Michael W. W. Adams

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A thermostable DNA polymerase which possesses an associated 3'-to-5' exonuclease (proofreading) activity has been isolated from the hyperthermophilic archaebacterium, Pyrococcus furiosus (Pfu). To test its fidelity, we have utilized a genetic assay that directly measures DNA polymerase fidelity in vitro during the polymerase chain reaction (PCR). Our(More)
The hyperthermophilic archaeon Pyrococcus furiosus uses carbohydrates as a carbon source and produces acetate, CO2, and H2 as end products. When S(0) is added to a growing culture, within 10 min the rate of H2 production rapidly decreases and H(2)S is detected. After 1 hour cells contain high NADPH- and coenzyme A-dependent S(0) reduction activity (0.7(More)
The crystal structure of the tungsten-containing aldehyde ferredoxin oxidoreductase (AOR) from Pyrococcus furiosus, a hyperthermophilic archaeon (formerly archaebacterium) that grows optimally at 100 degrees C, has been determined at 2.3 angstrom resolution by means of multiple isomorphous replacement and multiple crystal form averaging. AOR consists of two(More)
An early divergence in evolution has resulted in two prokaryotic domains, the Bacteria and the Archaea. Whereas the central metabolic routes of bacteria and eukaryotes are generally well-conserved, variant pathways have developed in Archaea involving several novel enzymes with a distinct control. A spectacular example of convergent evolution concerns the(More)
In attempts to develop a method of introducing DNA into Pyrococcus furiosus, we discovered a variant within the wild-type population that is naturally and efficiently competent for DNA uptake. A pyrF gene deletion mutant was constructed in the genome, and the combined transformation and recombination frequencies of this strain allowed marker replacement by(More)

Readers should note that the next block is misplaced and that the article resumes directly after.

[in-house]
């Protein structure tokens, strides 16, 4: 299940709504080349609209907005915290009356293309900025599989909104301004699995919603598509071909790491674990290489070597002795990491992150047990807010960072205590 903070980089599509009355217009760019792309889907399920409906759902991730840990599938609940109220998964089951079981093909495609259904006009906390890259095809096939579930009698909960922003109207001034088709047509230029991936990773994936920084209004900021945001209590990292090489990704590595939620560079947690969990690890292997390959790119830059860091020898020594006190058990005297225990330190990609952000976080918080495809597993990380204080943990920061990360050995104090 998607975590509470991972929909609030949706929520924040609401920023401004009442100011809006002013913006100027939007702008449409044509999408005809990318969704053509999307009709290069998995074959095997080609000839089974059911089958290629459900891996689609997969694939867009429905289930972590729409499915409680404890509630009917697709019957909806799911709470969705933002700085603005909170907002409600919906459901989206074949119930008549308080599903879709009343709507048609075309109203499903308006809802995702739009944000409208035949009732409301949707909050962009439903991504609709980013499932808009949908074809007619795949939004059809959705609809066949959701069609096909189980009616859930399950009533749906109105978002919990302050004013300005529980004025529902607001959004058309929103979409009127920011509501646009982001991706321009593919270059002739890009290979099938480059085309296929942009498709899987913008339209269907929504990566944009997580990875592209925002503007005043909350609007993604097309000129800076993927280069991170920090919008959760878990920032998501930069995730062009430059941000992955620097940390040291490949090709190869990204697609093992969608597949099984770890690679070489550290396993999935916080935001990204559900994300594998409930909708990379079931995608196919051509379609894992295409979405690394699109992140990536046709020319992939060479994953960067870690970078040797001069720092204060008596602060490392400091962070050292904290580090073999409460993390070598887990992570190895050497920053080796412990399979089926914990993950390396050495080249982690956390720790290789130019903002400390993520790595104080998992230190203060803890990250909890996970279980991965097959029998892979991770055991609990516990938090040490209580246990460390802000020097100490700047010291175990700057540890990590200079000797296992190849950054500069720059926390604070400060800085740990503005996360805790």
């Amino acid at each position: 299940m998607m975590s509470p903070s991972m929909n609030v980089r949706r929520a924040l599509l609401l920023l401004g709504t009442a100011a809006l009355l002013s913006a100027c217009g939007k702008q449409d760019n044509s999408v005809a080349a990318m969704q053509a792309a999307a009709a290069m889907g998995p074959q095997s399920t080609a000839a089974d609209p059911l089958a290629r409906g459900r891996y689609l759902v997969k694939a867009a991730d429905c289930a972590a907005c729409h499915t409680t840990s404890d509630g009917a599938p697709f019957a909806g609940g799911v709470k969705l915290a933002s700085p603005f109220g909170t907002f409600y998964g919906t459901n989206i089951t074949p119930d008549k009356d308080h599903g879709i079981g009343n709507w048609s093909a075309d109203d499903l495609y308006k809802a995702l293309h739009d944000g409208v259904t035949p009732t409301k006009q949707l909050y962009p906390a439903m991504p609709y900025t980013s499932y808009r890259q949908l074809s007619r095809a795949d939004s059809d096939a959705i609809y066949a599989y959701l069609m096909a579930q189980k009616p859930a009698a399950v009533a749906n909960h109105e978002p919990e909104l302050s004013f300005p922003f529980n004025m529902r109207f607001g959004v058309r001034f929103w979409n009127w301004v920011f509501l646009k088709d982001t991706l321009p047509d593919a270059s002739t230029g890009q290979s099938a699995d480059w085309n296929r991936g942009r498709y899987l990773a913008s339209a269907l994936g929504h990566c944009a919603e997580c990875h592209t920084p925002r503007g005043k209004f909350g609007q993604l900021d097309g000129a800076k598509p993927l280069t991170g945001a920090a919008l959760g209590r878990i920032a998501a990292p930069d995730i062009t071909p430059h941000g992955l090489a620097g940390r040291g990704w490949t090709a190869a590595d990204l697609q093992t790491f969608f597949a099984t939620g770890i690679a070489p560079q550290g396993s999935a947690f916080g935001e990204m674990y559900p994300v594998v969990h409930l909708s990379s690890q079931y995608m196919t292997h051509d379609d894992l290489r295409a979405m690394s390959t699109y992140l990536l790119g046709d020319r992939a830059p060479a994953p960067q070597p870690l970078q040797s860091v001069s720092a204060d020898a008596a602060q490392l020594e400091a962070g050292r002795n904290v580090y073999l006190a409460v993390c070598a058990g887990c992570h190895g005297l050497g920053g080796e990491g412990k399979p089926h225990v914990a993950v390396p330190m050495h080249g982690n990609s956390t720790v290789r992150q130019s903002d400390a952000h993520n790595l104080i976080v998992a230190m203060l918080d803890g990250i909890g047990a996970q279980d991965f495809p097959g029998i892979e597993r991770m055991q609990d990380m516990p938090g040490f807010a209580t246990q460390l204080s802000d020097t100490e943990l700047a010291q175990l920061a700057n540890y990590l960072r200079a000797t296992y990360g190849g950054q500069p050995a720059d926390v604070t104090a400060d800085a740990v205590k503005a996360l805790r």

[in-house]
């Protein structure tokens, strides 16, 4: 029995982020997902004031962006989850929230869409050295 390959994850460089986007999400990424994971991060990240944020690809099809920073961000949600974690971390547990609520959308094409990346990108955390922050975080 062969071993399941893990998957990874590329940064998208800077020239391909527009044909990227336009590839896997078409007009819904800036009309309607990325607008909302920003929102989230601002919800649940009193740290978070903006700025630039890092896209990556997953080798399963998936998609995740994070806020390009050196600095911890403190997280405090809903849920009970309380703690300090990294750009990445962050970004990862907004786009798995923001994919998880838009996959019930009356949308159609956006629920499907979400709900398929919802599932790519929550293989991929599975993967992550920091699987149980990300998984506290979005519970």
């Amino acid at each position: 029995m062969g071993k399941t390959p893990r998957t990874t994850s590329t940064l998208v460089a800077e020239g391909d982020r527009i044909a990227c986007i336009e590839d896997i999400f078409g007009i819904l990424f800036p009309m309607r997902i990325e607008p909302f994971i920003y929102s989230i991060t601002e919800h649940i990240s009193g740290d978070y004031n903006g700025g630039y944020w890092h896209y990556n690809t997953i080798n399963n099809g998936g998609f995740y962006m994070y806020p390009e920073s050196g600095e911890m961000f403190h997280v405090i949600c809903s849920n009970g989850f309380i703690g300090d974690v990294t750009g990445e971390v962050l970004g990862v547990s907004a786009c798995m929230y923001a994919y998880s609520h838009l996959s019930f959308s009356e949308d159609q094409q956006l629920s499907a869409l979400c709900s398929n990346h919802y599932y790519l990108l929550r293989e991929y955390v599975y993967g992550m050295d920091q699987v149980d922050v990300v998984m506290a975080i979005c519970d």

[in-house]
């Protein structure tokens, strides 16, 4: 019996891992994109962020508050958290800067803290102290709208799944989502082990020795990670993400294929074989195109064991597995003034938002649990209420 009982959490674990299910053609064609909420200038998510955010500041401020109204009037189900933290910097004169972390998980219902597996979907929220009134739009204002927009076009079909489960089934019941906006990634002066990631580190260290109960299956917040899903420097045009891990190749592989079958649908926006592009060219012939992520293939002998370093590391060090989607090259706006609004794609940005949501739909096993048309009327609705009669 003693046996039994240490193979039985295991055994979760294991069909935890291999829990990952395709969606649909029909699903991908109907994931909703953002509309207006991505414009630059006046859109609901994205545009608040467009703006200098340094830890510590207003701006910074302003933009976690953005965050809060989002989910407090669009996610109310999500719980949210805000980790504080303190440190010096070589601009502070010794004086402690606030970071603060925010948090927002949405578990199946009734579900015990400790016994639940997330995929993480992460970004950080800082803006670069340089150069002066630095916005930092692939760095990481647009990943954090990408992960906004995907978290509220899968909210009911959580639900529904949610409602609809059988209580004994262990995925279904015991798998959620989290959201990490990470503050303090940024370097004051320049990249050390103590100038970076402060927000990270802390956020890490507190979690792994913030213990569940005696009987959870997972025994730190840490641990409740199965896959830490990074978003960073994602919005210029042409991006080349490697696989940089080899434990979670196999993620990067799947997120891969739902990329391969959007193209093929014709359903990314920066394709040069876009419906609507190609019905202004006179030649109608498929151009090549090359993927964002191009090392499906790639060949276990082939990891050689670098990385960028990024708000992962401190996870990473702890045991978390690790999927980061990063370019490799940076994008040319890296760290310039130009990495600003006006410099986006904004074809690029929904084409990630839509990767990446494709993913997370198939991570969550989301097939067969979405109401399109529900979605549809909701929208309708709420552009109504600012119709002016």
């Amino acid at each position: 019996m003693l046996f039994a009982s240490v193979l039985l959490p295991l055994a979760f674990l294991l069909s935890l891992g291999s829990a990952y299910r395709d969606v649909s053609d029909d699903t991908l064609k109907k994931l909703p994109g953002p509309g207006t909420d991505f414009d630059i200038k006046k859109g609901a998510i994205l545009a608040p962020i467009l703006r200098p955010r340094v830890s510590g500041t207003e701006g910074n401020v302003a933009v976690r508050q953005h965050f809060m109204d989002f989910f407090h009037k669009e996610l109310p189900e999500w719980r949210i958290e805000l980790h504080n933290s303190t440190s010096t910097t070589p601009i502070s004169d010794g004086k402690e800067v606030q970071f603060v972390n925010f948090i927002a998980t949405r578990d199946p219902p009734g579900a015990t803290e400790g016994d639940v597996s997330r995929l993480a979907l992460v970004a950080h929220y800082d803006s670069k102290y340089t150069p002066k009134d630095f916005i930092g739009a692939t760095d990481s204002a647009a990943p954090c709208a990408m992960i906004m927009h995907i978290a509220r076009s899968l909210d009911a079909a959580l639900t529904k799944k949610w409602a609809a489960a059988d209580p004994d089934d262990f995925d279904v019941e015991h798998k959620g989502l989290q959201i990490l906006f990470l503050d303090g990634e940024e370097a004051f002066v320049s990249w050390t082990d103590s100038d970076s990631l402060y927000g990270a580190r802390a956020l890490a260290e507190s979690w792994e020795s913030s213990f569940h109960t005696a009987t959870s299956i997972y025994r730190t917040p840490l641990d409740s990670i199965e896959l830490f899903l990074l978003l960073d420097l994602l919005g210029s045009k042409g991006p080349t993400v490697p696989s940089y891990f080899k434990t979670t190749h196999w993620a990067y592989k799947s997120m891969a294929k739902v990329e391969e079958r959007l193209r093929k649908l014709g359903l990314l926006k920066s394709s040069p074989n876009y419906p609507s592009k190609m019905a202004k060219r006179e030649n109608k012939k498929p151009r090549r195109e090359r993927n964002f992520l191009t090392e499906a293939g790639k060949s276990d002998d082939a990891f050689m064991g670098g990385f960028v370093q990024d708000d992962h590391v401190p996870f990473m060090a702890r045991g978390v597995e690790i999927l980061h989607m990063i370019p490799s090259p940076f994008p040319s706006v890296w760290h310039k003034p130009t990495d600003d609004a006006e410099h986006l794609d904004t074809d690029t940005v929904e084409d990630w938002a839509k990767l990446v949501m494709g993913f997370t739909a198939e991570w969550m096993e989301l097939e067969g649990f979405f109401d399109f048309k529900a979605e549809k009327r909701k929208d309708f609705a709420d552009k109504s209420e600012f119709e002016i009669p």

The first complete-genome DNA microarray was constructed for a hyperthermophile or a nonhalophilic archaeon by using the 2,065 open reading frames (ORFs) that have been annotated in the genome of Pyrococcus furiosus (optimal growth temperature, 100 degrees C). This was used to determine relative transcript levels in cells grown at 95 degrees C with either(More)
The hyperthermophilic and anaerobic bacterium Thermotoga maritima ferments a wide variety of carbohydrates, producing acetate, CO(2), and H(2). Glucose is degraded through a classical Embden-Meyerhof pathway, and both NADH and reduced ferredoxin are generated. The oxidation of these electron carriers must be coupled to H(2) production, but the mechanism by(More)
Most fungi and bacteria degrade plant cell walls by secreting free, complementary enzymes that hydrolyze cellulose; however, some bacteria use large enzymatic assemblies called cellulosomes, which recruit complementary enzymes to protein scaffolds. The thermophilic bacterium Caldicellulosiruptor bescii uses an intermediate strategy, secreting many free(More)
DNA microarrays were constructed by using 271 open reading frame (ORFs) from the genome of the archaeon Pyrococcus furiosus. They were used to investigate the effects of elemental sulfur (S(primary)) on the levels of gene expression in cells grown at 95 degrees C with maltose as the carbon source. The ORFs included those that are proposed to encode proteins(More)
The archaeon Pyrococcus furiosus grows optimally at 100 degrees C by the fermentation of carbohydrates to yield acetate, CO2, and H2. Cell-free extracts contain very low activity of the glycolytic enzyme, glyceraldehyde-3-phosphate dehydrogenase, but extremely high activity of glyceraldehyde-3-phosphate ferredoxin oxidoreductase (GAPOR). GAPOR was purified(More)